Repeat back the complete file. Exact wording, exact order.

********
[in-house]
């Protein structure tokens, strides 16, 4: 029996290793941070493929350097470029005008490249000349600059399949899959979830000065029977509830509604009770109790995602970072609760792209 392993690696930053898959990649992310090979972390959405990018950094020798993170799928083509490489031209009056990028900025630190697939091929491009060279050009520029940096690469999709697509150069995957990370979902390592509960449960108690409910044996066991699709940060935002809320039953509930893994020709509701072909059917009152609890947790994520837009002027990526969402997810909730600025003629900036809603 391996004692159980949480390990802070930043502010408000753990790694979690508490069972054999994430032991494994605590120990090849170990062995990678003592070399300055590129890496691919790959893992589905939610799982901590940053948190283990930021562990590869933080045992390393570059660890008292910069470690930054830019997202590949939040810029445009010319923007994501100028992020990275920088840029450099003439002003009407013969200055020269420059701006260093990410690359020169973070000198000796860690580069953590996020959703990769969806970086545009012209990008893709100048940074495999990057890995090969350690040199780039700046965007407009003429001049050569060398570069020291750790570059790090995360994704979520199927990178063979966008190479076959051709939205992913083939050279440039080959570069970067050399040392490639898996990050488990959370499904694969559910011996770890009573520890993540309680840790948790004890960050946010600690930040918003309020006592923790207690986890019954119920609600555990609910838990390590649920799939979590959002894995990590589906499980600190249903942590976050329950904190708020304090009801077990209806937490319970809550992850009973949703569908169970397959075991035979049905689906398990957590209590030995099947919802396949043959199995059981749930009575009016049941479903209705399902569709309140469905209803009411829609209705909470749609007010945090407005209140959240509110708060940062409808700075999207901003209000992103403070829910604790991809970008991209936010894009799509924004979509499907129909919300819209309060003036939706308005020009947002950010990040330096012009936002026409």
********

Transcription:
[in-house]
């Protein structure tokens, strides 16, 4: 029996290793941070493929350097470029005008490249000349600059399949899959979830000065029977509830509604009770109790995602970072609760792209 392993690696930053898959990649992310090979972390959405990018950094020798993170799928083509490489031209009056990028900025630190697939091929491009060279050009520029940096690469999709697509150069995957990370979902390592509960449960108690409910044996066991699709940060935002809320039953509930893994020709509701072909059917009152609890947790994520837009002027990526969402997810909730600025003629900036809603 391996004692159980949480390990802070930043502010408000753990790694979690508490069972054999994430032991494994605590120990090849170990062995990678003592070399300055590129890496691919790959893992589905939610799982901590940053948190283990930021562990590869933080045992390393570059660890008292910069470690930054830019997202590949939040810029445009010319923007994501100028992020990275920088840029450099003439002003009407013969200055020269420059701006260093990410690359020169973070000198000796860690580069953590996020959703990769969806970086545009012209990008893709100048940074495999990057890995090969350690040199780039700046965007407009003429001049050569060398570069020291750790570059790090995360994704979520199927990178063979966008190479076959051709939205992913083939050279440039080959570069970067050399040392490639898996990050488990959370499904694969559910011996770890009573520890993540309680840790948790004890960050946010600690930040918003309020006592923790207690986890019954119920609600555990609910838990390590649920799939979590959002894995990590589906499980600190249903942590976050329950904190708020304090009801077990209806937490319970809550992850009973949703569908169970397959075991035979049905689906398990957590209590030995099947919802396949043959199995059981749930009575009016049941479903209705399902569709309140469905209803009411829609209705909470749609007010945090407005209140959240509110708060940062409808700075999207901003209000992103403070829910604790991809970008991209936010894009799509924004979509499907129909919300819209309060003036939706308005020009947002950010990040330096012009936002026409």